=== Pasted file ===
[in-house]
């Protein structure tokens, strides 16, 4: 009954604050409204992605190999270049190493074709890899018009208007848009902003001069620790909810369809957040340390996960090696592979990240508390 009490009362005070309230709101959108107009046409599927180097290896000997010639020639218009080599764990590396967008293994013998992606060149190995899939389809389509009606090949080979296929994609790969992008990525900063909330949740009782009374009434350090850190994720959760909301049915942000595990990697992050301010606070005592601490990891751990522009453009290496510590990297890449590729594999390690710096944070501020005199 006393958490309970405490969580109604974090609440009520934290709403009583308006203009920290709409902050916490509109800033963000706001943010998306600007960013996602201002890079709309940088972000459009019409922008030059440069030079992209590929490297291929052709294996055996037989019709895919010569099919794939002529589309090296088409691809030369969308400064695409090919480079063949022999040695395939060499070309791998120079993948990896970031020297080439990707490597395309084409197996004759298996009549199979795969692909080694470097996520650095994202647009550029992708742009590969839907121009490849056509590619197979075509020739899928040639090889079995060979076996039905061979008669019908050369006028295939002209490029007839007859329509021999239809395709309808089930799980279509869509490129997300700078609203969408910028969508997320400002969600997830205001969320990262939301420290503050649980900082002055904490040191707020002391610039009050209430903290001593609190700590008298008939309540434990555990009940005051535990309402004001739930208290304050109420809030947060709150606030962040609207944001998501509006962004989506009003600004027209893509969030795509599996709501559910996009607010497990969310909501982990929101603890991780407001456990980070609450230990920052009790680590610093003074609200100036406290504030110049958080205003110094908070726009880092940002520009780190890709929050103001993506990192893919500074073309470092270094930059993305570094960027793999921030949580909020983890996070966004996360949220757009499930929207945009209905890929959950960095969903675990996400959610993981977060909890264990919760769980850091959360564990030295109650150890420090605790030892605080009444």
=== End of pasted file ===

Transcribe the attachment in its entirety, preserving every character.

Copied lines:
[in-house]
């Protein structure tokens, strides 16, 4: 009954604050409204992605190999270049190493074709890899018009208007848009902003001069620790909810369809957040340390996960090696592979990240508390 009490009362005070309230709101959108107009046409599927180097290896000997010639020639218009080599764990590396967008293994013998992606060149190995899939389809389509009606090949080979296929994609790969992008990525900063909330949740009782009374009434350090850190994720959760909301049915942000595990990697992050301010606070005592601490990891751990522009453009290496510590990297890449590729594999390690710096944070501020005199 006393958490309970405490969580109604974090609440009520934290709403009583308006203009920290709409902050916490509109800033963000706001943010998306600007960013996602201002890079709309940088972000459009019409922008030059440069030079992209590929490297291929052709294996055996037989019709895919010569099919794939002529589309090296088409691809030369969308400064695409090919480079063949022999040695395939060499070309791998120079993948990896970031020297080439990707490597395309084409197996004759298996009549199979795969692909080694470097996520650095994202647009550029992708742009590969839907121009490849056509590619197979075509020739899928040639090889079995060979076996039905061979008669019908050369006028295939002209490029007839007859329509021999239809395709309808089930799980279509869509490129997300700078609203969408910028969508997320400002969600997830205001969320990262939301420290503050649980900082002055904490040191707020002391610039009050209430903290001593609190700590008298008939309540434990555990009940005051535990309402004001739930208290304050109420809030947060709150606030962040609207944001998501509006962004989506009003600004027209893509969030795509599996709501559910996009607010497990969310909501982990929101603890991780407001456990980070609450230990920052009790680590610093003074609200100036406290504030110049958080205003110094908070726009880092940002520009780190890709929050103001993506990192893919500074073309470092270094930059993305570094960027793999921030949580909020983890996070966004996360949220757009499930929207945009209905890929959950960095969903675990996400959610993981977060909890264990919760769980850091959360564990030295109650150890420090605790030892605080009444």